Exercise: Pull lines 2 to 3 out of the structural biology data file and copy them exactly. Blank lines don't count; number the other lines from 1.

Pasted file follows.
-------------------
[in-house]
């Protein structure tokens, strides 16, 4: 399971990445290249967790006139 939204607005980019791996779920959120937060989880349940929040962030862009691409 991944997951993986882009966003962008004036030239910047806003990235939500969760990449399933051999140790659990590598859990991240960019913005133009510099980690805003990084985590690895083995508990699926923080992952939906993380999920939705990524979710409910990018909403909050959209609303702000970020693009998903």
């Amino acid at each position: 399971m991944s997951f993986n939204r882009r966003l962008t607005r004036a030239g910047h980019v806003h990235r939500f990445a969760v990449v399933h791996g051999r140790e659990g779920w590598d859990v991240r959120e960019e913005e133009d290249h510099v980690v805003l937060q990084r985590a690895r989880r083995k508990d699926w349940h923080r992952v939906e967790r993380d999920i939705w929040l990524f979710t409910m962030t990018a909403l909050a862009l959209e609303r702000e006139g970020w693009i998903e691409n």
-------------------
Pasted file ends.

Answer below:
């Protein structure tokens, strides 16, 4: 399971990445290249967790006139 939204607005980019791996779920959120937060989880349940929040962030862009691409 991944997951993986882009966003962008004036030239910047806003990235939500969760990449399933051999140790659990590598859990991240960019913005133009510099980690805003990084985590690895083995508990699926923080992952939906993380999920939705990524979710409910990018909403909050959209609303702000970020693009998903």
């Amino acid at each position: 399971m991944s997951f993986n939204r882009r966003l962008t607005r004036a030239g910047h980019v806003h990235r939500f990445a969760v990449v399933h791996g051999r140790e659990g779920w590598d859990v991240r959120e960019e913005e133009d290249h510099v980690v805003l937060q990084r985590a690895r989880r083995k508990d699926w349940h923080r992952v939906e967790r993380d999920i939705w929040l990524f979710t409910m962030t990018a909403l909050a862009l959209e609303r702000e006139g970020w693009i998903e691409n």